A Fresh Start: Spring Cleaning Your Daily Routine for Family Harmony
Let’s do a little spring cleaning of your day. Think of these steps as working toward a goal. Constructing your daily routine will have ripple effects on your children’s well-being and create a more peaceful home. Your children thrive on predictability and anticipated expectations they can meet successfully.

Morning SnugglesMorning Daily Routine:

The goal is to encourage your children to do what is expected without nagging and frustration spiraling into yelling and threatening. Mornings are important connecting times so everyone starts the day off feeling grounded. If your kids are stressed from morning fights, they will be less able to focus and learn at school.

Get up early enough for quiet time to prepare for your day.
If you are waking a child, give it enough snuggle time to wake calmly and gently.
Get older kids using alarm clocks to take responsibility for themselves. If you allow the consequences of sleeping thru an alarm, it will likely not happen again.
Make lists (dry erase boards, etc.) using words or visuals with boxes your kids can check off when done. Include brushing teeth, breakfast, and getting dressed for little ones. Include backpack contents, homework, snack, water bottles, sports equipment whatever is important for that day.

Child Doing HomeworkAfter School/Work Daily Routine:

The goal is to feel good about coming back together into the loving environment of family and comfort.

Do not ask your kids how their day was, what they learned or what they did. Do not ask about tests or what they have for homework. Instead, give hugs and smiles and tell them how happy you are to see them.
Establish ahead what each of your kids likes to do after school (if they’re not headed to an after-school activity) so you all know what to expect. It might be different on different days. If it’s vegging make sure you have worked out how much time is allowed on devices, etc.
Homework is your child’s responsibility. It is not your job. Don’t fix, correct, control or dictate unless asked. Be around for help if needed. When your kids learn you are not going to take responsibility for it, they will take responsibility themselves. Work out when and where for each. Some kids like to be alone and quiet, others in the middle of everything even with music or TV. For more advice on motivating homework self-responsibility, watch my You Tube video: How to Transfer Homework Accountability to Your Child.

Family CookingMealtime Daily Routine:

Dinner time is what I call the “Hearth” of the family—the most important part of the day. The goal is for everyone to look forward to coming together at the table. This means dinnertime must be enjoyable, fun, and connected. The ultimate goal is for your children to establish healthy eating habits.

Eat together as a family as often as possible. After-school activities and work hours often interfere. Don’t let that happen every night. Eating together needs to be a non-negotiable. Don’t get in the habit of feeding kids early and eating with your spouse later.
Mealtime with little kids can be exhausting. Think of it as an investment in future mealtimes. Focus on what will make them want to be there.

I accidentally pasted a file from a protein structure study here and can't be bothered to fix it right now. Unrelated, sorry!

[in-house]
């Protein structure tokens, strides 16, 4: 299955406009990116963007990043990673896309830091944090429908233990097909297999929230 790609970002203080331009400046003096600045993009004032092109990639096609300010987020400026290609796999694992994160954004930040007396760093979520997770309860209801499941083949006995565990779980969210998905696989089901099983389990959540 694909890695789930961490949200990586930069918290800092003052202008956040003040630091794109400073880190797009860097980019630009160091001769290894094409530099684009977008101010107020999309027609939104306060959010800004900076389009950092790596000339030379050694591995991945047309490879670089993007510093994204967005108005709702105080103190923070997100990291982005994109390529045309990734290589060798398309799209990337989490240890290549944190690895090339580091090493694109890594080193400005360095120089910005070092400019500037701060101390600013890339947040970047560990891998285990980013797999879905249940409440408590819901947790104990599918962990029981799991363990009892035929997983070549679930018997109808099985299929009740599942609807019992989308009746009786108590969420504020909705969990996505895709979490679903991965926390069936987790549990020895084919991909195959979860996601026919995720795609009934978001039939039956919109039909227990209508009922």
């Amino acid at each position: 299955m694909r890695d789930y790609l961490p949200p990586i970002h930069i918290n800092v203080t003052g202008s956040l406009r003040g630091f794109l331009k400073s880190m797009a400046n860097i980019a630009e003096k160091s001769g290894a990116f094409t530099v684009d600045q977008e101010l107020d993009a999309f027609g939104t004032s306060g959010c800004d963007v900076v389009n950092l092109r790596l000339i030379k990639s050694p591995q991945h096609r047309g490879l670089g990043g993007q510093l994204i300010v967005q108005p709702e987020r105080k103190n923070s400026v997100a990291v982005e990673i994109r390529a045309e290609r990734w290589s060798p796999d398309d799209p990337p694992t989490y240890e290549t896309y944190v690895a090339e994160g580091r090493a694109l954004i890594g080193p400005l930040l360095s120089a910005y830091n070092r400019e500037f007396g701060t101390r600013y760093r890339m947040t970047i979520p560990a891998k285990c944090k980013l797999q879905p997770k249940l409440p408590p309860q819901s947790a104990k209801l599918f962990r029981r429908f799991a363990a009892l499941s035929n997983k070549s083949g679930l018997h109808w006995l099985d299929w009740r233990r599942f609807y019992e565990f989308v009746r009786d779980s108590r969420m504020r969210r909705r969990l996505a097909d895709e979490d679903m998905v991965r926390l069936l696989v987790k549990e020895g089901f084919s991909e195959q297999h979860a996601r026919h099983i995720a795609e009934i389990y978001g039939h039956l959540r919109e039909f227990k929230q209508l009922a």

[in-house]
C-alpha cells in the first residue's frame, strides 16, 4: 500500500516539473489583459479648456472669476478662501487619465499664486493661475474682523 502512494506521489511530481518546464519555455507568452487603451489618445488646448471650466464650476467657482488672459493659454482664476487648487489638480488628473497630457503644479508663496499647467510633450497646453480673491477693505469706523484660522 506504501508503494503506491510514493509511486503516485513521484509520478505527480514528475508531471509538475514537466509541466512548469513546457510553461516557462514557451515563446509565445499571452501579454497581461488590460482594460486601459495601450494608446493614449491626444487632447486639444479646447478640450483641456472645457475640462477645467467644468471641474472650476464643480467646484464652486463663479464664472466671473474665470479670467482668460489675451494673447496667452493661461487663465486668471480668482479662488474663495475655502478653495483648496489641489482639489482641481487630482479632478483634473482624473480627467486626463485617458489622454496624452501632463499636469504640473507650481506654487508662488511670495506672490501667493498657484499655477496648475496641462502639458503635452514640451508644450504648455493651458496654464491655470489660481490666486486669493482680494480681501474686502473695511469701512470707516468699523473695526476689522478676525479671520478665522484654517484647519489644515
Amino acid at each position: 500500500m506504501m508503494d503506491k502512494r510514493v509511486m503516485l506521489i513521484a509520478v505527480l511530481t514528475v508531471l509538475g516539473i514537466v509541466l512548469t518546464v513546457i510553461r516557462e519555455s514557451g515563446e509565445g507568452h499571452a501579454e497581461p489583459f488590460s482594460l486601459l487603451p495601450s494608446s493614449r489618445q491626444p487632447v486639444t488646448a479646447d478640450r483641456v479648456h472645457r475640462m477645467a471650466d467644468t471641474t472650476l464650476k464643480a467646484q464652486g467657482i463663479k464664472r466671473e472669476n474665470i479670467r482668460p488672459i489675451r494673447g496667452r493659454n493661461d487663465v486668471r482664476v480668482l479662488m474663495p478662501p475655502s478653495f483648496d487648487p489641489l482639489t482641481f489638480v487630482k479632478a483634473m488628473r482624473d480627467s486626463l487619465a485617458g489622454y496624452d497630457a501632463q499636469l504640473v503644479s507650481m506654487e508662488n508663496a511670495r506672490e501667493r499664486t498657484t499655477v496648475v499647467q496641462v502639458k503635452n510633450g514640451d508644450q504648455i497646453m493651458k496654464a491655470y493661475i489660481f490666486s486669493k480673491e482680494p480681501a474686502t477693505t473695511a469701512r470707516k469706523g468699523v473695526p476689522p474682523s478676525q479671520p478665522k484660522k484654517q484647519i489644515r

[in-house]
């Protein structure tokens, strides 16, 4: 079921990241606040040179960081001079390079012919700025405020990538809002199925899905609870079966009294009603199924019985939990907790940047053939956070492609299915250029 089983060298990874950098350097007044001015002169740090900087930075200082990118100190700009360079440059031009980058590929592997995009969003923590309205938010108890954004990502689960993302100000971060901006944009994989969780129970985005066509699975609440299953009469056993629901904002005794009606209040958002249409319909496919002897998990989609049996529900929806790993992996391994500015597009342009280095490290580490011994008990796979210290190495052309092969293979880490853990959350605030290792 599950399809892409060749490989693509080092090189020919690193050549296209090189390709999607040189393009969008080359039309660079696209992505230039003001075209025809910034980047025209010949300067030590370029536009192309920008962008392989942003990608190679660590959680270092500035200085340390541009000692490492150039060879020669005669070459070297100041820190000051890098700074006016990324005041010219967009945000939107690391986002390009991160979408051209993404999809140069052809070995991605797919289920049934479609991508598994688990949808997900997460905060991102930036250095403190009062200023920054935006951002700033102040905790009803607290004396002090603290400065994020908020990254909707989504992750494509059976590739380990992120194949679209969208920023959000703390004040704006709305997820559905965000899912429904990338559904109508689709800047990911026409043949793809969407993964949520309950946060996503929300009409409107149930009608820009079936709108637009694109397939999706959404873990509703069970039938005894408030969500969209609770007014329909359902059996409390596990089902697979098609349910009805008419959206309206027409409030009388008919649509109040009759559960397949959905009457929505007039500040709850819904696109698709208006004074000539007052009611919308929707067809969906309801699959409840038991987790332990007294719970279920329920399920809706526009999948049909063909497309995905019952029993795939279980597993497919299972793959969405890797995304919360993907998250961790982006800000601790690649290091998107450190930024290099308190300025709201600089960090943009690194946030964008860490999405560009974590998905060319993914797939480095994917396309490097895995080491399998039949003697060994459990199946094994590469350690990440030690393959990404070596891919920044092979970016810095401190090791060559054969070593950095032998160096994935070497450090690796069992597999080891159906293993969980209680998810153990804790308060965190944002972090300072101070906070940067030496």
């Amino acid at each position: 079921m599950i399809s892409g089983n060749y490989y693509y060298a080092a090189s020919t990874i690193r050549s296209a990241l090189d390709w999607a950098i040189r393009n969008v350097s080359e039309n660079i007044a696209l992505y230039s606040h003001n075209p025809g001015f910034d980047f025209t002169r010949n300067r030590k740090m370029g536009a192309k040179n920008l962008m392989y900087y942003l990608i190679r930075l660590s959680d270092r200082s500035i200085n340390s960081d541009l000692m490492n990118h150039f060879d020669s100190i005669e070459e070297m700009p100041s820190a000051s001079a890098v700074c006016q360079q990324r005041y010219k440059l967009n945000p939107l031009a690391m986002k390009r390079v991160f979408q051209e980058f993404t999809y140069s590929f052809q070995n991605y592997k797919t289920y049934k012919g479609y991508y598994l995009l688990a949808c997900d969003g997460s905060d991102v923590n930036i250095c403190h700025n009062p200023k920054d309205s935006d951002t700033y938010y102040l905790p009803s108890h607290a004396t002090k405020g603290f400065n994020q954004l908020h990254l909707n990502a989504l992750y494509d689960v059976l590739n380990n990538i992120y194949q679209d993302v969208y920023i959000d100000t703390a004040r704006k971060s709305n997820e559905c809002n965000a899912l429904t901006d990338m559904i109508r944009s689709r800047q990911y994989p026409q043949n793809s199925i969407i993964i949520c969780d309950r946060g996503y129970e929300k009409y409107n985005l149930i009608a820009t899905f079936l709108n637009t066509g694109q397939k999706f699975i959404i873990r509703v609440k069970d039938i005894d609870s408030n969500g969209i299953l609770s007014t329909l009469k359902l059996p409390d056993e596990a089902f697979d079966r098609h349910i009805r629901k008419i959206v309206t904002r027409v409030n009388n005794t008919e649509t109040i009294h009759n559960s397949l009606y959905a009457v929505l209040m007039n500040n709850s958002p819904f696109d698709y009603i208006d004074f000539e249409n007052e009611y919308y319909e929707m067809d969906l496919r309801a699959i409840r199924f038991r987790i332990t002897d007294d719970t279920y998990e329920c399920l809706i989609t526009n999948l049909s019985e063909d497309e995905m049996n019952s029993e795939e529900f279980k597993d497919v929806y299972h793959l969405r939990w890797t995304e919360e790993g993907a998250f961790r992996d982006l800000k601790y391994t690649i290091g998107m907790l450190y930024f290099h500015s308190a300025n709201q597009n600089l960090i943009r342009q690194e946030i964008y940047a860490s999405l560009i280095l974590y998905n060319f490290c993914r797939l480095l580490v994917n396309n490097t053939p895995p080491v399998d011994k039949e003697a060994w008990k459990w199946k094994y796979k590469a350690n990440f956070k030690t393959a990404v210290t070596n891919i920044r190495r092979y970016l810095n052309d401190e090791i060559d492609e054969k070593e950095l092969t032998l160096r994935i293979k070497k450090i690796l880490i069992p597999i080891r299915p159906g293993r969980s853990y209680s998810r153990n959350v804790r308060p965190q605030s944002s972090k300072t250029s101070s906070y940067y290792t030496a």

Establish who sets the table, who helps with clean up. Maybe one enjoys preparation. Being some small part of the dinner process keeps focus on mealtime.
Prepare one meal for the family. Include something you know your kids will eat.
Serve food in bowls family style so even little kids can help themselves. Give them agency over what they eat but encourage diverse food. (Do not give prepared baby food to your infants. Grind, blend your own. Make sure foods have texture.) Do not talk about food at the table unless as compliments. Do not pressure kids to eat what they don’t want. Children must learn to listen to their own bodies for fullness and hunger.
Play games. Little kids can play I-Spy forever. Make conversation for everyone. Tell stories about your day. What’s happening in the world. This may be the time to find out how the school day was.
Don’t worry about table manners. Your modeling is their best teacher. Do model please and thank you abundantly.
Never use dessert as a reward or punishment. When you do, it increases the value of the dessert and decreases the value of the meal.
Offer a last call for a post dinner snack. Nothing after last call.

Reading at BedtimeBedtime Daily Routine:

The bedtime routine starts after dinner with predictable activities—playtime, homework, media, reading, whatever you choose. Give it a regular, agreed on amount of time.
Call bedtime allowing plenty of time for dawdling, showers, roughhousing, silliness before bed. Give choices about the order of things. Perhaps use another list to check off so you can stay out of it.
Many kids need revving up before they can settle down. (More on this in my article: The Powerful Meaning of Play). This can be a good time for wrestling or jumping on the bed.
Cuddle all you want in bed with your little ones. Then leave them with whatever conditions they want to go to sleep on their own. If this is not happening, sit in a chair until asleep, then move to outside the room for a gradual transition. The earlier this is set in place, the less middle of the night disruptions there will be.
Remember EVERYONE’S need is to sleep through the night.

I know your day gets way more complicated. These guidelines are to keep in mind as goals so that you work toward a mutually satisfying family life.

Related Articles:

Eat Your Peas or No Dessert! Establishing Healthy Eating Habits.

3 Ways to Solve Being Late to School